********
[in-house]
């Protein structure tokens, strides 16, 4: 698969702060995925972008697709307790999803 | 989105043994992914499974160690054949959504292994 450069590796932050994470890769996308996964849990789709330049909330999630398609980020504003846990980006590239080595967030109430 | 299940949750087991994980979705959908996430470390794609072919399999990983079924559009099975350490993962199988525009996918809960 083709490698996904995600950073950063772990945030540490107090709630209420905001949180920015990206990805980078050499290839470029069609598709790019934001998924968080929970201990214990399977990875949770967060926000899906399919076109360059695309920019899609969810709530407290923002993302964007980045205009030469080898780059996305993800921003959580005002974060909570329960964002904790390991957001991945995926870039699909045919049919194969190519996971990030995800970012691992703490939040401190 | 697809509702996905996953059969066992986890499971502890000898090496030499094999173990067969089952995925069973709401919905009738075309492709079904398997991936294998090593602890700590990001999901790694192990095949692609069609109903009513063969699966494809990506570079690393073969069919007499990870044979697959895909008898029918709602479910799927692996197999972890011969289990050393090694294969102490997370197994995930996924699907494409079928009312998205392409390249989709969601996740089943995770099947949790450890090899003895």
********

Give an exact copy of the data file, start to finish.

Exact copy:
[in-house]
């Protein structure tokens, strides 16, 4: 698969702060995925972008697709307790999803 | 989105043994992914499974160690054949959504292994 450069590796932050994470890769996308996964849990789709330049909330999630398609980020504003846990980006590239080595967030109430 | 299940949750087991994980979705959908996430470390794609072919399999990983079924559009099975350490993962199988525009996918809960 083709490698996904995600950073950063772990945030540490107090709630209420905001949180920015990206990805980078050499290839470029069609598709790019934001998924968080929970201990214990399977990875949770967060926000899906399919076109360059695309920019899609969810709530407290923002993302964007980045205009030469080898780059996305993800921003959580005002974060909570329960964002904790390991957001991945995926870039699909045919049919194969190519996971990030995800970012691992703490939040401190 | 697809509702996905996953059969066992986890499971502890000898090496030499094999173990067969089952995925069973709401919905009738075309492709079904398997991936294998090593602890700590990001999901790694192990095949692609069609109903009513063969699966494809990506570079690393073969069919007499990870044979697959895909008898029918709602479910799927692996197999972890011969289990050393090694294969102490997370197994995930996924699907494409079928009312998205392409390249989709969601996740089943995770099947949790450890090899003895």